In addition to routine emergency response and crisis communication plan training associates are required to take an active shooter course. Quarterly drills for spills, fires, and weather are also conducted.
These training programs and drills help prepare personnel to respond effectively to emergencies and crisis communications. Through this, they can mitigate risks and prevent accidents, injuries, and fatalities from occurring. Having a robust emergency response and crisis communication plan, along with effective training and drills, helps to create a culture of safety and preparedness, which is critical to maintaining a safe and secure workplace.
Monument Chemical LLC
The facility utilizes an integrated web-based “situation hub” software for crisis communication. The facility also aids in facilitating mutual aid tabletop and site drills with the Ft. Knox Fire Dept. and the facility Emergency Response Team. They also par participate in Local Emergency Planning Committee (LEPC) meetings and conduct on-site drills with the local fire department.
The utilization of both the “situation hub” and facilitating tabletop and site drills are important factors in ensuring safety at a facility. This software allows for efficient crisis communication and coordination among staff, emergency responders, and the community. Tabletop exercises and drills provide practice and preparation for potential emergencies. Partnering with local fire departments and emergency responders ensures a coordinated response in the event of an emergency, reducing the risk of injury or harm to individuals at the facility.
Monument Chemical Baytown, LLC
The facility believes the foundation of a successful, safe career with their company is new employee training. They have a robust, new employee onboarding program in place and HSSE training is a central component of it. New hires are required to complete their HSSE training in the first week of their employment followed by site-specific training and facility orientation in their respective areas which includes shadowing experienced employees. A training coordinator manages training and provides each department with the current qualifications for each employee. With the help of our Sequence of Training Guides and an understanding of current qualifications, the training coordinator and the department leader develop realistic projections on specific IPT (In Plant Training) modules, Demonstration of Skills, and TRBs (Training Review Board) each employee will need to complete. This includes new certifications and re-certifications. Training is only complete after a successful review by a training review board, which consists of Department leaders. While an employee is in training, any procedure/checklist, or any other documents they fill out must be verified by a trainer or a designee. The trainer or designee will sign or initial next to the trainee every time until the trainee is fully qualified. For example, a Critical Checklist requires initials for each step; the trainer or designee must initial and or sign next to the trainee. Under no circumstance will any employee sign for one another. Each employee must sign or initial on their own. Supervisors must ensure this requirement is being followed at all times. A trainee will be able to perform tasks alone only once signed off and confirmed to be competent in a specific task by a supervisor. Training at our facility does not stop after new-employee training is complete; rather, it is ongoing and comprehensive. Employees are considered qualified for their role when they have completed all required training and are up to date on any required recurrent training. New employees must be qualified and have successfully passed their Training Review Board (TRB) before filling a shift assignment without oversight of their work. The maximum time between refresher training is three years, and employees may request more frequent training than specified. All employees will also be trained on OSHA, EPA, ISO, and facility-specific safety training each year.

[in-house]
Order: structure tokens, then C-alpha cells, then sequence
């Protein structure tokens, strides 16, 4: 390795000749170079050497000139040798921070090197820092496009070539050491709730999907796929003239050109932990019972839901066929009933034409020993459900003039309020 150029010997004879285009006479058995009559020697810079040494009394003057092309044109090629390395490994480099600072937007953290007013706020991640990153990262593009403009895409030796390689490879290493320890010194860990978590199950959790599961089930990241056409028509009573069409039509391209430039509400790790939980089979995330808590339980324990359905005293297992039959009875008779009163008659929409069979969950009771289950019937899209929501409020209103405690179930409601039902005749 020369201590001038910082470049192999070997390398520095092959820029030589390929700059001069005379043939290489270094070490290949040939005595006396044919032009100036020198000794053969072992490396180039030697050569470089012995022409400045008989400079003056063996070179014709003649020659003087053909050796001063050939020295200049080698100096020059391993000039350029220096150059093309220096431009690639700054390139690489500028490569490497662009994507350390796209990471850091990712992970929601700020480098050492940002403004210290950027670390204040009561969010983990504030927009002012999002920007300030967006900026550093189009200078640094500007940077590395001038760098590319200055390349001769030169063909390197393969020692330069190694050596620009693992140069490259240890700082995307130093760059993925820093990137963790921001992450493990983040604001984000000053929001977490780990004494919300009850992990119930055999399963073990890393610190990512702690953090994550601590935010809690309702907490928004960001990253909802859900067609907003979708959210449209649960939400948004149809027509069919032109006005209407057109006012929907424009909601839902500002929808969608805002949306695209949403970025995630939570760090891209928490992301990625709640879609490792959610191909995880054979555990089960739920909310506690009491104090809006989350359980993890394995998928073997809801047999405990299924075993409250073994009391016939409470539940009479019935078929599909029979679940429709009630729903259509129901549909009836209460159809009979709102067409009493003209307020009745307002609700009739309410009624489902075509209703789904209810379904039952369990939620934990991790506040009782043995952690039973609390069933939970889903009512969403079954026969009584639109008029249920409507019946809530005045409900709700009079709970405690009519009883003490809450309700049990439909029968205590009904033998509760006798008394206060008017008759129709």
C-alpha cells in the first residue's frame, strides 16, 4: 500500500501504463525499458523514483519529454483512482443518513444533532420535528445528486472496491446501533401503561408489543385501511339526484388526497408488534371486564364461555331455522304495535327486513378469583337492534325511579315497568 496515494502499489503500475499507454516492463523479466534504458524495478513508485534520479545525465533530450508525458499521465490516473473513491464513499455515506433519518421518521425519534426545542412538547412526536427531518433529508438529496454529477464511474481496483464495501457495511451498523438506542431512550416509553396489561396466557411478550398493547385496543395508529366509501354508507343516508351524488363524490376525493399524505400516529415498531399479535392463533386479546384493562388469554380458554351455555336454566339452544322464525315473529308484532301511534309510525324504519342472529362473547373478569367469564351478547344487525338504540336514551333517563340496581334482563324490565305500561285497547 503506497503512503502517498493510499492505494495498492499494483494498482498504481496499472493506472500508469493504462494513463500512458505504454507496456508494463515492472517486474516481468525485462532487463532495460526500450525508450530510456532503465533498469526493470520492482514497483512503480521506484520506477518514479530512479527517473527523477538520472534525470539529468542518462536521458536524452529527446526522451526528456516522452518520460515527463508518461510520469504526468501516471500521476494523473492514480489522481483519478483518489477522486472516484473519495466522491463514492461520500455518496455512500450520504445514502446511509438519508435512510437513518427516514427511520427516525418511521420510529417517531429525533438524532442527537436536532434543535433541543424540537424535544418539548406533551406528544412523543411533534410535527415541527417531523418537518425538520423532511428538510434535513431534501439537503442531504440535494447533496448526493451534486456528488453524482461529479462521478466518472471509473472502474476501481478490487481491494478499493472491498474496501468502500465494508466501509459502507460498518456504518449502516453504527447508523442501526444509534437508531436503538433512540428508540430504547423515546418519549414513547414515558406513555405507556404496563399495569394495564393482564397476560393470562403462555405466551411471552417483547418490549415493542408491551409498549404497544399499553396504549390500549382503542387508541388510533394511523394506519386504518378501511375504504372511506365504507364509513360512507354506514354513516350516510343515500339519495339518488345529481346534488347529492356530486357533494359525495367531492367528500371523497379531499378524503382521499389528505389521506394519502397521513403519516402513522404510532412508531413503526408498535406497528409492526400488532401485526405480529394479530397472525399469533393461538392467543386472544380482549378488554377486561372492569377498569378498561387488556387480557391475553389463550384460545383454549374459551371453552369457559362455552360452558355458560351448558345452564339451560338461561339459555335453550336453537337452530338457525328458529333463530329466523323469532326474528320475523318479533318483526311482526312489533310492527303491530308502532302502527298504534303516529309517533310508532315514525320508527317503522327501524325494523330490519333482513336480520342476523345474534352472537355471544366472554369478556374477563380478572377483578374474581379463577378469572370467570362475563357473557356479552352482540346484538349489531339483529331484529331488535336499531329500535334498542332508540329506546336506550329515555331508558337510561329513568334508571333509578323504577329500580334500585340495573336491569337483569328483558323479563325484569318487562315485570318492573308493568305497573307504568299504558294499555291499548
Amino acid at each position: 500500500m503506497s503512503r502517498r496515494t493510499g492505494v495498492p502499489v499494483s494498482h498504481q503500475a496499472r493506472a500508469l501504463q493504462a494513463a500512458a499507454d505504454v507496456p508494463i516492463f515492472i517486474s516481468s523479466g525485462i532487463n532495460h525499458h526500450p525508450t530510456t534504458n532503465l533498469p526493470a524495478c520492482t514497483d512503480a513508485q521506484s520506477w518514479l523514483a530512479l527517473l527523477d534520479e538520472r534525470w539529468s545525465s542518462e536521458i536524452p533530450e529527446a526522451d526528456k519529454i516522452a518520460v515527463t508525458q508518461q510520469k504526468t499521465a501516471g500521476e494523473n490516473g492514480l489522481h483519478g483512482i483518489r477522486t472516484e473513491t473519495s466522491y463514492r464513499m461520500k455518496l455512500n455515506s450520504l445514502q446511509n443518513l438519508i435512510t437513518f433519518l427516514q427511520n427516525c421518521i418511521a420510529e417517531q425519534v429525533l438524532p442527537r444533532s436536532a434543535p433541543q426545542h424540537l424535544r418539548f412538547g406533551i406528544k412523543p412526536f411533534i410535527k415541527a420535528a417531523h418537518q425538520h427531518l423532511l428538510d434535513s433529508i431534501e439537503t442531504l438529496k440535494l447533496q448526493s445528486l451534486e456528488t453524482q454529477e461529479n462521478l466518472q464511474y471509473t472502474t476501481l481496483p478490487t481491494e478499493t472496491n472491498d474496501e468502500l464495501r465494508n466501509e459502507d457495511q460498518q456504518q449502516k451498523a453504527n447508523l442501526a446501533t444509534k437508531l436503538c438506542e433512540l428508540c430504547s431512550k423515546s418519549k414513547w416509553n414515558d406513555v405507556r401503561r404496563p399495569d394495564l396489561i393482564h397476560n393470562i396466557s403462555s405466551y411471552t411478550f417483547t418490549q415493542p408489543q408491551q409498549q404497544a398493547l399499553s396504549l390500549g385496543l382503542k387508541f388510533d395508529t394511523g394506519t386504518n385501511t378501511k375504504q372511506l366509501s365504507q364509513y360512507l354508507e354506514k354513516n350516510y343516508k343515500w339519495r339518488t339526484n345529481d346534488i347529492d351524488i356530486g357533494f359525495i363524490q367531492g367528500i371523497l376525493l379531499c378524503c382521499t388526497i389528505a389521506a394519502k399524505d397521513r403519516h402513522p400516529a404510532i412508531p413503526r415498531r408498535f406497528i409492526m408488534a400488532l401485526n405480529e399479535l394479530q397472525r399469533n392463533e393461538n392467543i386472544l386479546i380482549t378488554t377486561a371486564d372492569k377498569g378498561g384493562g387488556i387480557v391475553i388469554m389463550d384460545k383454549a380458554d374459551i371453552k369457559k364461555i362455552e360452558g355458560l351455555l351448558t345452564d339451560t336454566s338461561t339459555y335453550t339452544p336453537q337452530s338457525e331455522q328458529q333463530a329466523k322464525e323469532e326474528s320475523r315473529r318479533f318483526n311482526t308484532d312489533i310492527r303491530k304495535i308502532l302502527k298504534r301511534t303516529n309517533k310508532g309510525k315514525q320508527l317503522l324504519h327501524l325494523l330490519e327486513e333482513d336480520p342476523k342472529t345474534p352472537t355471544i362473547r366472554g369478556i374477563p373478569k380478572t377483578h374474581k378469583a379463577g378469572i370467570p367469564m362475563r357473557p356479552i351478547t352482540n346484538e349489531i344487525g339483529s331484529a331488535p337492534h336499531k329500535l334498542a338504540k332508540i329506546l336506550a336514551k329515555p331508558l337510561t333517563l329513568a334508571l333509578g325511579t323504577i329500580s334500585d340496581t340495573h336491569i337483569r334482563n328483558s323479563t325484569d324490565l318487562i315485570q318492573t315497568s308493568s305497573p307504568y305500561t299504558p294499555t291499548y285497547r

Effective onboarding programs help new employees understand company policies, procedures, and culture, while HSSE training promotes safety consciousness, risk awareness and incident prevention. Training programs such as the one described above provide employees with the necessary skills and knowledge to operate safely in their roles, improving overall job performance and reducing the likelihood of accidents and injuries. Having a strong foundation in safety training and thorough onboarding, employees can confidently carry out their duties, contributing to a positive and safe work culture.
Monument Chemical Houston, LLC